Which is better prepared to cope with cybersecurity issues, Europe, the United States or Africa?
According to Microsoft's new Security Intelligence Report (.pdf), the global impact of policies concerning cybersecurity can affect how different countries are able to cope with cyberattacks worldwide, and future policies has to take issues including demographic predictions into account.
Published by Paul Nicholas, senior director Security at Microsoft Trustworthy Computing, Aaron Kleiner and Kevin Sullivan, the report, titled "Measuring the Impact of Policy on Global Cybersecurity," focuses on how changing global demographics and the rising numbers of online users are an important factor in creating and enforcing protective policies.
According to the report, current projects indicate that internet users will double by 2020 to four billion worldwide. The largest boost in the population of online users is expected to come from China, India and Africa.
Based on data from the report, the researchers found that countries with the lowest malware infection rates were "significantly more likely" to be included within treaties such as the Council of Europe Cybercrime (CoE) -- a common protocol to deal with cybercriminals -- or voluntary Codes of Conduct including the London Action Plan (LAP), which is an international cybersecurity enforcement network. Although the report notes that involvement in these kinds of schemes obviously doesn't protect a country against cyberattacks automatically, it does say that inclusion reduces the risk of malware infection rates, perhaps due to being more prepared and informed about the latest threats.
Out of the highest-performing countries, 43 percent were located in Western Europe. Countries with the lowest cyber risks had on average more access to PCs per capita than those lowest on the list, as well as "higher health expenditure per capita, regime stability, and greater broadband penetration."
The data also found that countries with the highest levels of cyber risks also had high rates of piracy. Microsoft says that high piracy rates have been partially fuelled by the increase in PC shipments to emerging markets, and the commercial value of such pirated software was worth $63.4 billion in 2011.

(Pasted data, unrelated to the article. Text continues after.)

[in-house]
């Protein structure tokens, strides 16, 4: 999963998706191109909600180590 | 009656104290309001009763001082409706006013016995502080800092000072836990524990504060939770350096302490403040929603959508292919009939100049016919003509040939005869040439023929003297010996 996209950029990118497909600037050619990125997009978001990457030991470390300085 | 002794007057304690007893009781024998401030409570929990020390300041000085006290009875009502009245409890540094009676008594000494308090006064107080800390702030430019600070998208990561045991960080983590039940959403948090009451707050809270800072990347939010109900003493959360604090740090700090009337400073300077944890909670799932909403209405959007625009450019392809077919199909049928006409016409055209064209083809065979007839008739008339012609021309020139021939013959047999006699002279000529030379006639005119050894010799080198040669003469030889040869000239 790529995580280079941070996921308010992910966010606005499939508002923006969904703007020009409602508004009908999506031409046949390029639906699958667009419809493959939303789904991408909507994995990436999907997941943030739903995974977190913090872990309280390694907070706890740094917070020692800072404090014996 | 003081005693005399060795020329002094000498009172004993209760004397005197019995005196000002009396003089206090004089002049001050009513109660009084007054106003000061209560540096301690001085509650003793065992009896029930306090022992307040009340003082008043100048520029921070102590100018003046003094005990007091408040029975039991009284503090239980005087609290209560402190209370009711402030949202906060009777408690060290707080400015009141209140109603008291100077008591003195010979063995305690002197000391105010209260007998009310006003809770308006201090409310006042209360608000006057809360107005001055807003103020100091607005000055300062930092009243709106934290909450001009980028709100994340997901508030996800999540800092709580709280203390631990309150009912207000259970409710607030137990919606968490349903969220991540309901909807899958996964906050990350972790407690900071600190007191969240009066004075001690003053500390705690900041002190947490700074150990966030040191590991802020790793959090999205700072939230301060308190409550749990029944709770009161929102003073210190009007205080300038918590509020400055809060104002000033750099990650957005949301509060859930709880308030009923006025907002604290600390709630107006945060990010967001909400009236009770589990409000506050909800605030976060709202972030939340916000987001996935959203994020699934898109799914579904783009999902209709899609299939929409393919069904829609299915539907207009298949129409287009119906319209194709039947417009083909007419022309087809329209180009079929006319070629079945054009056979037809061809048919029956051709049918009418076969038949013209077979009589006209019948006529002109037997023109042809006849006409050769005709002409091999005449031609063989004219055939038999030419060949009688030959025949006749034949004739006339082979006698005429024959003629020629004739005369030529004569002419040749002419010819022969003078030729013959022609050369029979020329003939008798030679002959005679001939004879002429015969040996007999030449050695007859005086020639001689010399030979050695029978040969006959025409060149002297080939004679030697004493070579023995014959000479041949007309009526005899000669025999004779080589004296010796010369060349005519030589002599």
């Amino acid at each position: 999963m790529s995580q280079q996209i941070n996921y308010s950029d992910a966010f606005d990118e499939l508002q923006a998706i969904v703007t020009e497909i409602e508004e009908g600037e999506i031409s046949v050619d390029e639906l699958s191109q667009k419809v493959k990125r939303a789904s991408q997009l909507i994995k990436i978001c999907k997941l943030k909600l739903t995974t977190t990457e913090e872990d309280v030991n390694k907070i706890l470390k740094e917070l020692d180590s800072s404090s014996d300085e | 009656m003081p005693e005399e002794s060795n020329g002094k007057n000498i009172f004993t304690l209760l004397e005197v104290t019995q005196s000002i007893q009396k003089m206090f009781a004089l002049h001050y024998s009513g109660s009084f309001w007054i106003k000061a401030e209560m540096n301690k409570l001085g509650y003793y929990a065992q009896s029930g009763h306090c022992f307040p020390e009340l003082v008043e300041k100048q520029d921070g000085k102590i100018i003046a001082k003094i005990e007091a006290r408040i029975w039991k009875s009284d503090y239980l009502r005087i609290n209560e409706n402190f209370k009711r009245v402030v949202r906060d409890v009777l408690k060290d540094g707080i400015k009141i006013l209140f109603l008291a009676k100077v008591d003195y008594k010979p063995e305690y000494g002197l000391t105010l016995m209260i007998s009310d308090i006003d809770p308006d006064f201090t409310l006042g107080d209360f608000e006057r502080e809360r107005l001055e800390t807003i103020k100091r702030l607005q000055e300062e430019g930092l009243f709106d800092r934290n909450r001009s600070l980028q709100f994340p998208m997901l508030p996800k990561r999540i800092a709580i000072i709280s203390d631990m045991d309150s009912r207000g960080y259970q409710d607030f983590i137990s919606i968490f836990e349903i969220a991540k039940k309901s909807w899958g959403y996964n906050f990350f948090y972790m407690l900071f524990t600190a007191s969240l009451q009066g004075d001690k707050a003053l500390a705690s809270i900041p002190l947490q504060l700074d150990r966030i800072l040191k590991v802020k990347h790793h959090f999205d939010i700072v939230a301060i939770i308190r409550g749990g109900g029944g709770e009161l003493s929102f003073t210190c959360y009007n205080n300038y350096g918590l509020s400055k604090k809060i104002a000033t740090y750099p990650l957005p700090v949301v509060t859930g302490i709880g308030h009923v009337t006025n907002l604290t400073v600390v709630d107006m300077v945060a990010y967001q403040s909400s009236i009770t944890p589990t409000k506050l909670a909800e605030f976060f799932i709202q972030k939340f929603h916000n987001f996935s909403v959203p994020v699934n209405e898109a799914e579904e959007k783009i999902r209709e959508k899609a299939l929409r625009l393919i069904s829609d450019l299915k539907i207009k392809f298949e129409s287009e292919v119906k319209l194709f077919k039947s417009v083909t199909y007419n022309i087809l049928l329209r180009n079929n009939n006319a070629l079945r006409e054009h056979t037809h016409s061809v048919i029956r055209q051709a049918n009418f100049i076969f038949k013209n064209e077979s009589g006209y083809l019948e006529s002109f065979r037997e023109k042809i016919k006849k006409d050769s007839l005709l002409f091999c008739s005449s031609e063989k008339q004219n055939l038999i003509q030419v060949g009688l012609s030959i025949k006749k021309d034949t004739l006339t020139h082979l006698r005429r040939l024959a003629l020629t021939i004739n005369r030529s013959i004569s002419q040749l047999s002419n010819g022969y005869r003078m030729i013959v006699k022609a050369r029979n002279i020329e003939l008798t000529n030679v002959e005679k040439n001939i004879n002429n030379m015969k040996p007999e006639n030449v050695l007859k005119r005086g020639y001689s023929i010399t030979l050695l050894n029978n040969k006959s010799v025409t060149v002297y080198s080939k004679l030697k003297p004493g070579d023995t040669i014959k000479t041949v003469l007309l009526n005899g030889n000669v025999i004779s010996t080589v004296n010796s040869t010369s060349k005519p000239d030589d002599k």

The report says that these countries also often have low literacy rates, broadband penetration and high crime per capita -- and in addition, malware infection rates may be up to three times higher than the best-performing countries. Fewer than ten percent of these countries -- mainly based in the Middle East and Africa -- have signed codes of conduct or treaties on cybercrime.
As the number of online users rises, governments need to take a closer look at how current policies will be able to cope. The team hopes that by understanding factors that impact cybersecurity situations -- going beyond education and evolving technology -- and also considering worldwide policies and socio-economic factors may result in not only predicting a country's cybersecurity performance, but simply understanding what works to protect users, and what doesn't.
As the shift in online user demographics continues, Microsoft argues that this will drive necessary policy initiatives. Although the bulk of cybersecurity treaties and codes of conduct are currently based in countries including the U.S. and U.K., as more people gain online access in emerging markets, global-scale initiatives will have to be sensitive to these changes.
Recently, Microsoft partnered with security firm Symantec known as the Bamitel botnet. Able to take control of hundreds of thousands of computers and infecting them with malware, hijacked browsers were redirected in order to lead them to use search engines present on websites that Bamitel chose.
A complaint, filed by Microsoft in an Alexandria, Virginia-based court, says that millions of dollars were taken away from advertisers due to the malware. According to Bloomberg, estimated infection rates since 2010 have reached between 1.2 and 1.4 million computers.